If you’re still upset about Triple J’s decision to move its Hottest 100 Countdown by a day, get over it. That was announced last year so surely it is time to stop living in the past, right?
Alright I make that comment a little facetiously, as I don’t think we get to decide what others find upsetting or that there is really a timeline on how long something can be upsetting for. But if you have asked Indigenous Australians to get over their opposition to a national day of celebration on the 26th of January, then perhaps you’ll appreciate the irony.
Judging from social media, there are plenty of people out there who haven’t just gotten over Triple J’s decision (it turns out getting over things isn’t actually so easy when you’re the one who has to do it), so it is little wonder that a number of radio stations and the Australian Conservatives are all having their alternative (cheap knock off) music countdowns on Australia Day.
The Tasmanian election hasn’t even been called, but the campaigns sure have begun. The Labor Party’s announcement that if elected, it would implement much needed poker machine reform started the de facto election race without any need for a formal starting gun. Perhaps aware that for many people, their policy is highly unpalatable, the Liberal Government seems content to let their donors/shareholders in the gambling industry prosecute much of the attacks on Labor’s policy.
Instead, the pre-campaign campaign (that’s not a typo) from the Liberals focuses a lot of their messaging around Tasmania’s economic upturn. A radio advertisement I heard recently asked me to compare the record of the Hodgman Liberal Government to that of the previous Labor Government.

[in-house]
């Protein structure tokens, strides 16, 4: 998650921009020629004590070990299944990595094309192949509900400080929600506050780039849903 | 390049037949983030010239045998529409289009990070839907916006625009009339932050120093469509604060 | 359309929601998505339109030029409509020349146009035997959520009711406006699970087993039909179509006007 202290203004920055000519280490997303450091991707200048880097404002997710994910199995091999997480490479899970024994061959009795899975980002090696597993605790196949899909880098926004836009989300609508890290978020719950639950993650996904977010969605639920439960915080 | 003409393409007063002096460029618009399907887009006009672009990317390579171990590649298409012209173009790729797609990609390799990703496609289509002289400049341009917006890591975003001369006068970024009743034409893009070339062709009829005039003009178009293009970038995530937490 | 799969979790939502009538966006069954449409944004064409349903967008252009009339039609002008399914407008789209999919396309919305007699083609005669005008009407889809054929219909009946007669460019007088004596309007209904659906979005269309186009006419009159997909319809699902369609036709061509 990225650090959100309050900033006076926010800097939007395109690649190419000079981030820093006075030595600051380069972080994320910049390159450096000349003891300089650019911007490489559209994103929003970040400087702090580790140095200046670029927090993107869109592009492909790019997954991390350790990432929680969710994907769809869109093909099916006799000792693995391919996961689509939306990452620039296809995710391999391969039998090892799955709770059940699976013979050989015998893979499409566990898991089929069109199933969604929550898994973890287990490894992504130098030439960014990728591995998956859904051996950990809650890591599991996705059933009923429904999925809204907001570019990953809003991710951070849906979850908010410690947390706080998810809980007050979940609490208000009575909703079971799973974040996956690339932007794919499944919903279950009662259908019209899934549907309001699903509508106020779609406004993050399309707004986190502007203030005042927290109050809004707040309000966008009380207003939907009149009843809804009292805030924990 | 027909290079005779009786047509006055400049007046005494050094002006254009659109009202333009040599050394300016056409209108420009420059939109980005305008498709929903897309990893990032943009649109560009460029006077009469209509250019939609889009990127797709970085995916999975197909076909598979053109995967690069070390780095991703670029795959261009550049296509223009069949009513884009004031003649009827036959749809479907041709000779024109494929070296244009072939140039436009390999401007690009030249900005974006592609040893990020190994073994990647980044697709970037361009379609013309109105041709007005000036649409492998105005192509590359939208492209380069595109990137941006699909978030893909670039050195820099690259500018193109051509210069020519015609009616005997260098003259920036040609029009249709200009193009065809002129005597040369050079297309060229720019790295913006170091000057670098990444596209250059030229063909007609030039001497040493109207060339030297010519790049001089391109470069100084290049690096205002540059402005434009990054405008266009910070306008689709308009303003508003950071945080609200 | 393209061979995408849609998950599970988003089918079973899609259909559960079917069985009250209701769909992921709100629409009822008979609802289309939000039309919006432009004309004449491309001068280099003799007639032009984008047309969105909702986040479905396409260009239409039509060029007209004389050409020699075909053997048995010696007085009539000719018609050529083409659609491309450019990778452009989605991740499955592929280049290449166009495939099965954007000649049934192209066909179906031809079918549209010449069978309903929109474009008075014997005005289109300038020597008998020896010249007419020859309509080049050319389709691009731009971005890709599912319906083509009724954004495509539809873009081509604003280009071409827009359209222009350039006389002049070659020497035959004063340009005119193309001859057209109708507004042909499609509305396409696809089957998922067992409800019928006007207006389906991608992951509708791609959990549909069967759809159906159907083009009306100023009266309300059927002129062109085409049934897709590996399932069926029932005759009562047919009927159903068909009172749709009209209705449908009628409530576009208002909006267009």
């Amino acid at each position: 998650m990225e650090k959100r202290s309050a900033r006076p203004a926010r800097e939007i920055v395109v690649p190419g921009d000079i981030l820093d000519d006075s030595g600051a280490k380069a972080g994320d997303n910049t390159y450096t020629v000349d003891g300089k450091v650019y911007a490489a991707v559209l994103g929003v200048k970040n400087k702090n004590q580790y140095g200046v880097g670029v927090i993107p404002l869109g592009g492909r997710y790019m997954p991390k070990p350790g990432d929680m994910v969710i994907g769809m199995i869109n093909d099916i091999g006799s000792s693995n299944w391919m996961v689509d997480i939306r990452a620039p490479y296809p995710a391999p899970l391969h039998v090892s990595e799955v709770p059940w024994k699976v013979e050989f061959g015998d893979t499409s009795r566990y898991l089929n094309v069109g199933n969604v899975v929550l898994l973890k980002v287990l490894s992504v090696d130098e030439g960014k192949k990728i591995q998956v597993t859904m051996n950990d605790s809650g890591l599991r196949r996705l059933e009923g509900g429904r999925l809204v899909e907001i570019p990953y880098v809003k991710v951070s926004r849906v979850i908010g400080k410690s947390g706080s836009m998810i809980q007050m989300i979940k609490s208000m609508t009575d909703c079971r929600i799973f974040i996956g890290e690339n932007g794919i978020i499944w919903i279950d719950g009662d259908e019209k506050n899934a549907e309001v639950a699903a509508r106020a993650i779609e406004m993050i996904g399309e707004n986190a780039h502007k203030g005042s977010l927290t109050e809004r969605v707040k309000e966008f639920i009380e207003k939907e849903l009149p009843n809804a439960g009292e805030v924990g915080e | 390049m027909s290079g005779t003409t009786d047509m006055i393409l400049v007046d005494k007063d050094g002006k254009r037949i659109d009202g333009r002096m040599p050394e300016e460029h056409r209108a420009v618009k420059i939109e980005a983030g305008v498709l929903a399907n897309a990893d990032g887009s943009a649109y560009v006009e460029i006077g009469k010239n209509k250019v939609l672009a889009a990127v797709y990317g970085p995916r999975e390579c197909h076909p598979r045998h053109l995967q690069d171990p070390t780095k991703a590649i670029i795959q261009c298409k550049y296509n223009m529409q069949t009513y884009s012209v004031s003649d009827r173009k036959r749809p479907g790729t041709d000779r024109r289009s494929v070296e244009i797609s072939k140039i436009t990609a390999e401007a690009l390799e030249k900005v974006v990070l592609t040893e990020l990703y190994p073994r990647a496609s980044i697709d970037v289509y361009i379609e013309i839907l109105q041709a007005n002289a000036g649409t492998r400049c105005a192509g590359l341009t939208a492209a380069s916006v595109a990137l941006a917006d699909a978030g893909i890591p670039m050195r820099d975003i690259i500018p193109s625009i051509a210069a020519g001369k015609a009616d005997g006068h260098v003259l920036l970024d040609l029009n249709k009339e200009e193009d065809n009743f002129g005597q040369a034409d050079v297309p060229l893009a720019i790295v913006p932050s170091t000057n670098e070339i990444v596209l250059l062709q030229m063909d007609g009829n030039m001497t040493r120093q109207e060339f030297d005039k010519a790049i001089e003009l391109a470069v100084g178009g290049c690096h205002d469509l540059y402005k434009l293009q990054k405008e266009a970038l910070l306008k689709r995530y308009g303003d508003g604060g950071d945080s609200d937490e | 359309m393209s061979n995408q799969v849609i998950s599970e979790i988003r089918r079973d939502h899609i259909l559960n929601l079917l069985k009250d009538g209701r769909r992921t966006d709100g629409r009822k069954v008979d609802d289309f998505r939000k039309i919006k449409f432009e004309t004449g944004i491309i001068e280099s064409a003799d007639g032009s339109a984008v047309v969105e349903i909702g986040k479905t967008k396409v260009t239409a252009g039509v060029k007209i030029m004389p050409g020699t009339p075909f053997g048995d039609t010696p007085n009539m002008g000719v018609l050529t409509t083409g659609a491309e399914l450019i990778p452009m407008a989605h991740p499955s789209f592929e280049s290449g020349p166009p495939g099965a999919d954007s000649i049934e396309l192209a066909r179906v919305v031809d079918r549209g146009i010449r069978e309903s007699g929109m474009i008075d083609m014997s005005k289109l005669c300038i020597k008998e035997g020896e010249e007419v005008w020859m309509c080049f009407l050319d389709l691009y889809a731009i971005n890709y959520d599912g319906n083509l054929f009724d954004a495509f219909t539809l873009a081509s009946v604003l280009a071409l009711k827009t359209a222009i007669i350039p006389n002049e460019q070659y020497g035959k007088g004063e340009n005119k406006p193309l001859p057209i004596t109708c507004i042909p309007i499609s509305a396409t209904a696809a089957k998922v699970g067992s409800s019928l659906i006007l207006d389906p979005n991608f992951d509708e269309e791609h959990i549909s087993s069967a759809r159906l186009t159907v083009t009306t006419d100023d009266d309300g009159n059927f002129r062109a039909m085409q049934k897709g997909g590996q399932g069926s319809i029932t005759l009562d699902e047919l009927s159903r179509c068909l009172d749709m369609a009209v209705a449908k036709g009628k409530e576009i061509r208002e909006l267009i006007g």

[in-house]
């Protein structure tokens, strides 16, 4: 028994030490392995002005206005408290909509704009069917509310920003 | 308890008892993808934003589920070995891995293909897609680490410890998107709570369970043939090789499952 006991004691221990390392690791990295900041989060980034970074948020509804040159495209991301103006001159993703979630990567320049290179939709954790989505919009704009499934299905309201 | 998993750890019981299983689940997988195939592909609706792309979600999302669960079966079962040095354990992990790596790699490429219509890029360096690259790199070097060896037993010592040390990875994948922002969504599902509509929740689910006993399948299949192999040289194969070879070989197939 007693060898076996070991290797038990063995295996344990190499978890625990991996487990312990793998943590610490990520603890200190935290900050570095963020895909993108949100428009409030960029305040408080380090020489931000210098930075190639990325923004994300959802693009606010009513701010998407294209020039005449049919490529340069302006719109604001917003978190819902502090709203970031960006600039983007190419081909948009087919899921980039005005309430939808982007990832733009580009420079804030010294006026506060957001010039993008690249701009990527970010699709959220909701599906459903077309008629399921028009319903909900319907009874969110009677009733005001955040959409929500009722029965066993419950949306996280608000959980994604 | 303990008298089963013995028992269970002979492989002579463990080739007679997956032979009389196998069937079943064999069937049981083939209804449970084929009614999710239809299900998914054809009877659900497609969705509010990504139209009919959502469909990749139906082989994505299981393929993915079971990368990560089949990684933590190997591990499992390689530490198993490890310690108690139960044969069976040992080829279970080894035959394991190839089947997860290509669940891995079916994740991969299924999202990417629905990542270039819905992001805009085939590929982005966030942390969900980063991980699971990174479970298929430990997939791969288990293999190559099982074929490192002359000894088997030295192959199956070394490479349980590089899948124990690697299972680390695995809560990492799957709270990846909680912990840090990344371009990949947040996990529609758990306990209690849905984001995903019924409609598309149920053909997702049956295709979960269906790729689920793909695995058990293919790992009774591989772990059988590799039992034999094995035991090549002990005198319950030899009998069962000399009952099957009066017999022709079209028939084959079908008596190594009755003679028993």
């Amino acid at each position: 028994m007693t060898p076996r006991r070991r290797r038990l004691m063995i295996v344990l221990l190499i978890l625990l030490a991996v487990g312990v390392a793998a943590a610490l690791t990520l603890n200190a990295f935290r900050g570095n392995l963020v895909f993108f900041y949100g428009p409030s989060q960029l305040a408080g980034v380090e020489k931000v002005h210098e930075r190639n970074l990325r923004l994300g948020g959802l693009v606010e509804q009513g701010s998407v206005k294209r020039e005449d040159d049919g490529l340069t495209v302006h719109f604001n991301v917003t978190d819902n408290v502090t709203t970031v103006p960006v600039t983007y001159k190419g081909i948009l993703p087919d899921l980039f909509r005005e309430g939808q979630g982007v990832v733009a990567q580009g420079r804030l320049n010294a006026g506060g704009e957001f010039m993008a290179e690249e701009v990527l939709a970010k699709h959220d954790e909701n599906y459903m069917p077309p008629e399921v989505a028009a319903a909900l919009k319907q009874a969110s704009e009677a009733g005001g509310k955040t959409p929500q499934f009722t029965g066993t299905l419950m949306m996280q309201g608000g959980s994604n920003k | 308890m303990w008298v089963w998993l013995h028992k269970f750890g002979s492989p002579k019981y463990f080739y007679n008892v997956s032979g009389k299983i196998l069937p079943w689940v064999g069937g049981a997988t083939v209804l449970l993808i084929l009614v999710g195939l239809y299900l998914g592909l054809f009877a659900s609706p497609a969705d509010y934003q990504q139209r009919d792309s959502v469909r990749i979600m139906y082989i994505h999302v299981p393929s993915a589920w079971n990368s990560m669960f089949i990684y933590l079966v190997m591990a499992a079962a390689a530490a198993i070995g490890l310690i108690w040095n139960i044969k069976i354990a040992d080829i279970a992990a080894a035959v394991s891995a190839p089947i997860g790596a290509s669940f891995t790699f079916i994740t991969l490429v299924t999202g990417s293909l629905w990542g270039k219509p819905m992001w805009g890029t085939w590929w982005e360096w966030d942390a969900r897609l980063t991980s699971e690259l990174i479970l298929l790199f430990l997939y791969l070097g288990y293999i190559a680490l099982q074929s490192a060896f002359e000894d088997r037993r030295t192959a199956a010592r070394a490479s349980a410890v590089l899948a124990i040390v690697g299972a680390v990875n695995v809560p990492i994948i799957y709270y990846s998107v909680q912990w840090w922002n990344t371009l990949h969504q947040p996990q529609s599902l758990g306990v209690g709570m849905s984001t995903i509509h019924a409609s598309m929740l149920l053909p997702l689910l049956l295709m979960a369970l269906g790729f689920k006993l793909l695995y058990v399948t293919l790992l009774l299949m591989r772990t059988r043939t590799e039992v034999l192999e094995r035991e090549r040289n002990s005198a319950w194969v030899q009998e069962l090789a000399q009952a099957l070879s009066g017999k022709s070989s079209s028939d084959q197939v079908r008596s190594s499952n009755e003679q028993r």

So in the past week I have seen and heard a number of stories in both print and radio media exclaiming with some shock about the amount of money spent on social welfare. Comparing Treasury data on the cost of government welfare with employment data, it is possible to make unsophisticated assertions about how many hours a week the average Australian worker is working to pay for it. And from this we get the deliberately evocative headlines and sound bites that the average Australian worker works three hours to pay for social welfare programs.
Now admittedly some of the assumptions of this process are highly open to interpretation, but I'm going to be generous and treat the claim as largely accurate; as even if this is the case there are several points that need to bee considered in this context.